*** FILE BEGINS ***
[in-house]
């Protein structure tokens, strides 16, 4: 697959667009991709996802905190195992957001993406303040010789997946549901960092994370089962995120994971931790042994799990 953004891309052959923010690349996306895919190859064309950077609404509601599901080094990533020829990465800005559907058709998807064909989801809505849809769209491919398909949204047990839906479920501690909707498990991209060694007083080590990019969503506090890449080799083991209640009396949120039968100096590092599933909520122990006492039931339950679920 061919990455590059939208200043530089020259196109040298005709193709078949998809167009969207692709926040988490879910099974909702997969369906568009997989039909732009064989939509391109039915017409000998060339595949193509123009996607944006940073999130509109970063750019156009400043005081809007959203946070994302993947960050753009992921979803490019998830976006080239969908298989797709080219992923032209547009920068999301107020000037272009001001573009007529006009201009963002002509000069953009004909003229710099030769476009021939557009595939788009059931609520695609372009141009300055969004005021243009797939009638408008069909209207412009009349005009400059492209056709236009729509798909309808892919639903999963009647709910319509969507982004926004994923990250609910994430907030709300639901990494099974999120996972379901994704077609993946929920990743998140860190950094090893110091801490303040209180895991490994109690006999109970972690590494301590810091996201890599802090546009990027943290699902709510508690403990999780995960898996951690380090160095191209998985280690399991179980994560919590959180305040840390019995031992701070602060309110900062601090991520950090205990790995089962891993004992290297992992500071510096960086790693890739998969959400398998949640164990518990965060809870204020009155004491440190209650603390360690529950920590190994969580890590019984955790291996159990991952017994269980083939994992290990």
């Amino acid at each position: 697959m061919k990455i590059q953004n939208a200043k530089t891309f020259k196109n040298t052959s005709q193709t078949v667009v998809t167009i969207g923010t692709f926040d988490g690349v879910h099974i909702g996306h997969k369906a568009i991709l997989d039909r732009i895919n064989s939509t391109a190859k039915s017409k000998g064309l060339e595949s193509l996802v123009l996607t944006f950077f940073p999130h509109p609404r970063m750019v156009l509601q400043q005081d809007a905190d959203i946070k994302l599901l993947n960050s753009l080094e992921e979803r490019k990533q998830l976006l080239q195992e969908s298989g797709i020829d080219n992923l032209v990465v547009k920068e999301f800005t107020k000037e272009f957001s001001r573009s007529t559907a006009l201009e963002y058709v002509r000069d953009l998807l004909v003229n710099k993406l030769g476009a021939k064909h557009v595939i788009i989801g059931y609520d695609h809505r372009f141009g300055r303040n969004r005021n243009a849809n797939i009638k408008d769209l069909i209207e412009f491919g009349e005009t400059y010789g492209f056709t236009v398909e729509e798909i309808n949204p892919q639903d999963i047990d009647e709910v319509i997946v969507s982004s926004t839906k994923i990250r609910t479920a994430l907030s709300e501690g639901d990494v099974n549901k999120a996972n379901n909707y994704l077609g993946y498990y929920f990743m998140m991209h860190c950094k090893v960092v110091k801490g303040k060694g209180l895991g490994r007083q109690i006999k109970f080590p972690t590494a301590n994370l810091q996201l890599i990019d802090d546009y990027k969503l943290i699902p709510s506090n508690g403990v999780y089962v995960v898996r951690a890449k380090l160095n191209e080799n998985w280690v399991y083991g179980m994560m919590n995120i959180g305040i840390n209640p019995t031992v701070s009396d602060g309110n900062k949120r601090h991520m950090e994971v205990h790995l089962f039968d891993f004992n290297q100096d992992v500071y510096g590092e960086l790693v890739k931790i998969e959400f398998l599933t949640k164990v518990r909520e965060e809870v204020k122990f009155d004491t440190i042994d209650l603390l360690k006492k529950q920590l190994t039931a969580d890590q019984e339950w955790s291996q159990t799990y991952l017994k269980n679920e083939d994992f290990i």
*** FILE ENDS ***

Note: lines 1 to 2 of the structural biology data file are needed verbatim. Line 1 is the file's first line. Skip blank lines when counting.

[in-house]
């Protein structure tokens, strides 16, 4: 697959667009991709996802905190195992957001993406303040010789997946549901960092994370089962995120994971931790042994799990 953004891309052959923010690349996306895919190859064309950077609404509601599901080094990533020829990465800005559907058709998807064909989801809505849809769209491919398909949204047990839906479920501690909707498990991209060694007083080590990019969503506090890449080799083991209640009396949120039968100096590092599933909520122990006492039931339950679920 061919990455590059939208200043530089020259196109040298005709193709078949998809167009969207692709926040988490879910099974909702997969369906568009997989039909732009064989939509391109039915017409000998060339595949193509123009996607944006940073999130509109970063750019156009400043005081809007959203946070994302993947960050753009992921979803490019998830976006080239969908298989797709080219992923032209547009920068999301107020000037272009001001573009007529006009201009963002002509000069953009004909003229710099030769476009021939557009595939788009059931609520695609372009141009300055969004005021243009797939009638408008069909209207412009009349005009400059492209056709236009729509798909309808892919639903999963009647709910319509969507982004926004994923990250609910994430907030709300639901990494099974999120996972379901994704077609993946929920990743998140860190950094090893110091801490303040209180895991490994109690006999109970972690590494301590810091996201890599802090546009990027943290699902709510508690403990999780995960898996951690380090160095191209998985280690399991179980994560919590959180305040840390019995031992701070602060309110900062601090991520950090205990790995089962891993004992290297992992500071510096960086790693890739998969959400398998949640164990518990965060809870204020009155004491440190209650603390360690529950920590190994969580890590019984955790291996159990991952017994269980083939994992290990």